Planting Trees in Austin

Whether you own property in Rob Roy or Olympic Heights, you probably lost a tree or two last year. In December, the Forest Service said that the drought, prolonged high winds and record-setting temperatures of 2011 may have killed some 10% , or half a billion, Texas trees!

Good news?  With this mild Texas winter and the return of much-needed rain, now is a good time for replanting.  So what will it be?  A Texas Ash?  A Southern Live Oak?  Maybe a Magnolia?

Thanks to a partnership with Texas AgriLIFE Extension Service, the City of Austin Grow Green Program has just the information you need to get started!  Douglas F. Welsh is a professor and horticulturist with AgriLIFE, and offers Austinites the following advice:

– Select a site that is in full sun. Dig the hole twice as wide as the root ball (container), and no deeper than the height of the root ball. The soil that you dig out of the hole is what you use to backfill around the root ball. No soil amendments are recommended when planting a tree.  Therefore, no compost, peat moss, or shredded pine bark should be added to the backfill.

– After planting the tree, build a 4-inch tall berm around the edge of the hole. Fill the berm with mulch (i.e. shredded bark or compost). The mulch and berm make it easier to water the tree and reduce weed competition.

– For most trees, staking is not recommended; however, if the tree trunk is not sturdy enough, use two stakes, one on either side of the tree, and give the trunk support for the first year only.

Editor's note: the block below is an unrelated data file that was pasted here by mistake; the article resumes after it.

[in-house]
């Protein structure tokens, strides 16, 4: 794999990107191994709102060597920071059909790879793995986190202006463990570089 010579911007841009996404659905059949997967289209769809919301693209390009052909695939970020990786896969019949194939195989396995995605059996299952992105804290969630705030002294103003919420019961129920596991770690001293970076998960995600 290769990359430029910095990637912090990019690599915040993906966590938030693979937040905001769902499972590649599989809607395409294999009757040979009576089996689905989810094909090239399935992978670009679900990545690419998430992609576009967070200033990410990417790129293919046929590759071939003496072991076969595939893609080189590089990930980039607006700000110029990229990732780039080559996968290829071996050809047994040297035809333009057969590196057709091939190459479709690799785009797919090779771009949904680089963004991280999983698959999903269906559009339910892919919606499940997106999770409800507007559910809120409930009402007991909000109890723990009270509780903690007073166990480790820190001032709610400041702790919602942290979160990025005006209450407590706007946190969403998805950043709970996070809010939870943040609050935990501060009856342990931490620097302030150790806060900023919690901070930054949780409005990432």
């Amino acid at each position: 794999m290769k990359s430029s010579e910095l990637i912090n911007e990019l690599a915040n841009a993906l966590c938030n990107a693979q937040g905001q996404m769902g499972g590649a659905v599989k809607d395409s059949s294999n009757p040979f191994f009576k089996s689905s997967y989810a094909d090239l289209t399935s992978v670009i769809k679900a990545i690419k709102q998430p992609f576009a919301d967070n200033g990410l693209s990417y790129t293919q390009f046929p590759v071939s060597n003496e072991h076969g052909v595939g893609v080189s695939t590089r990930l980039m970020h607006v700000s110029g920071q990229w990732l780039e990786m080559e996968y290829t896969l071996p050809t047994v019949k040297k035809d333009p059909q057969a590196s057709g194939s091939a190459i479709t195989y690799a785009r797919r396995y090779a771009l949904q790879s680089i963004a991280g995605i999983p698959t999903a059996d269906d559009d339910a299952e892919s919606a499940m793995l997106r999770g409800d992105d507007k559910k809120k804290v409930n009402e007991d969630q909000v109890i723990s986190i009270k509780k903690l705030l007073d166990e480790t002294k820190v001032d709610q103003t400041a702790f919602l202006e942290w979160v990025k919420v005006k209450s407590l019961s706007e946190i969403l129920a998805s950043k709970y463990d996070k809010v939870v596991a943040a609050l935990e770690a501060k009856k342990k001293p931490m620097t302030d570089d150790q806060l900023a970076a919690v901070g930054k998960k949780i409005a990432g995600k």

– Right after planting, fill the bermed basin with water. This will settle the existing soil around the root ball.

– For the first week after planting, lightly water the tree every day (about one pint to one quart of water each day). The second week, water every other day with about one to two quarts of water. During week three, water every third day with two to three quarts of water. Week four and beyond, water once a week if needed. The goal is to wean the tree slowly off of supplemental irrigation, and produce a root system large enough for the tree to thrive on natural rainfall.

– REMEMBER: These are just guidelines. Use your index finger to check the soil moisture under the mulch. If the soil is cool to the touch, do not water. If it is warm and dry, then water. More plants are killed by over-watering than by under-watering.

For more information on local gardening and landscaping, visit the City of Austin’s Grow Green Program online, or call (512) 974-2550.  Happy Planting!

The Austin REALTORS® at Regent Property Group support the City of Austin’s Grow Green Program.  They also help home-buyers stay on top of the latest in Lake Travis trends.  If you’re on the lookout for Austin home for sale, check out Austin Home Search!